Harold Camping, octogenarian founder and head of Family Stations Inc., is now roiling churches by saying that Christians are in the Great Tribulation and should depart from their congregations.
"No longer are you to be under the spiritual rulership of the church," Camping wrote in a 2001 tract, "Has the Era of the Church Age Come to an End?" He cites the injunction of Jesus for believers to flee a "Jerusalem" that has been "compassed with armies." Camping has stimulated controversy in the past. In 1992 he published a book saying that the second coming of Christ would likely occur in 1994.
In cities such as New York, where for more than 30 years Family Radio outlet WFME has been a gospel beacon, ministers are reporting defections as members heed Camping's call. Family Radio, founded in 1958 and based in Oakland, California, has 40 licensed stations, along with dozens of repeater stations.
Peter LaRuffa, associate pastor of North Shore Baptist Church in Bayside, Queens, says his congregation lost "three to five families" due to Camping's teaching on his daily Open Forum program. "It's sad that a ministry that has helped us so much in the past is hurting us now," LaRuffa says.
William Shishko of the Franklin Square (N.Y.) Orthodox Presbyterian Church reports a related 10 percent decrease in membership. "One of the Camping followers who has left our church was a deacon," Shishko says. "He came to the point that he refused to submit to two of the church elders here. This man and his family left the church, as did several members of his extended family and two other families."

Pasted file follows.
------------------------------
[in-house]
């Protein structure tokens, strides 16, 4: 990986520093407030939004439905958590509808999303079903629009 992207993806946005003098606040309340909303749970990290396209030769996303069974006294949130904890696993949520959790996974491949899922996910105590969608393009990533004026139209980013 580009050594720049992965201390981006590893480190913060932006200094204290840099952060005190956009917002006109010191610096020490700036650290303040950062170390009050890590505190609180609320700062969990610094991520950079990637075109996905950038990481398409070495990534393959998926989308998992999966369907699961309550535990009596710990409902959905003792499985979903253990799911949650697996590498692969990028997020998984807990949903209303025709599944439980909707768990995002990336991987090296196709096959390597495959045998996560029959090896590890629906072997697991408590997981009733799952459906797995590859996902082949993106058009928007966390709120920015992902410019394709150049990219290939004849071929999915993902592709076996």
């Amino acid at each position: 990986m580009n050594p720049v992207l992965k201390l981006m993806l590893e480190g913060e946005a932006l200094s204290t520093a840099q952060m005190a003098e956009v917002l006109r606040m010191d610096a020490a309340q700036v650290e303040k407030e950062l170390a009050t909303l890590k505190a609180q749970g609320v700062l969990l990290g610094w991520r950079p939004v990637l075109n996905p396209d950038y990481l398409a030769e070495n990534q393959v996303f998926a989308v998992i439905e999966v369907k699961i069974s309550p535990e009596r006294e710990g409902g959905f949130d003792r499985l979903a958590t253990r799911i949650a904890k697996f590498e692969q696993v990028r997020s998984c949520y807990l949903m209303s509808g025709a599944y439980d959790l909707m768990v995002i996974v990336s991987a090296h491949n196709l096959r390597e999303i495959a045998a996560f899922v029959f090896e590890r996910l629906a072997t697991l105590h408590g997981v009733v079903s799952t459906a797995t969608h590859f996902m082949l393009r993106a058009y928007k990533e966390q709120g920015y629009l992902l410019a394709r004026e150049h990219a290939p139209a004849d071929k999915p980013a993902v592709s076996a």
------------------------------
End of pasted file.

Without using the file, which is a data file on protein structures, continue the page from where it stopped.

According to apologist James White, director of Alpha and Omega Ministries in Phoenix, Camping allegorizes Scripture almost beyond recognition: "If you divorce a text from its original context, you cannot claim you're representing what the writer intended."
Camping told Christianity Today that he did not relish his current teachings: "I have the sorrowful job of teaching this," he said. "I've been constantly studying and praying for wisdom" (since the failure of his 1994 prophecy).
Camping said he knows of "only two men who left" Family Radio's staff over the teachings. He said the nonprofit organization has not suffered "one iota" financially because of the controversy. Camping's teachings have drawn a flurry of attacks, including sermons, a January seminar in New York that drew 70 pastors, and a Web site (www.familyradioiswrong.com).
Copyright © 2002 Christianity Today. Click for reprint information.
The Family Radio Web site includes an online copy of Camping's 2001 "Has the Era of the Church Age Come to an End?" tract and a brief bio of Camping.
Related articles include:
A call for Christians to leave their churches--the End Times may be here — Dave Shiflett, Opinion Journal (February 1, 2002)
A radio evangelist tells Christians to stay away from churches — World (April 20, 2002)
Other Web sites of interest include:
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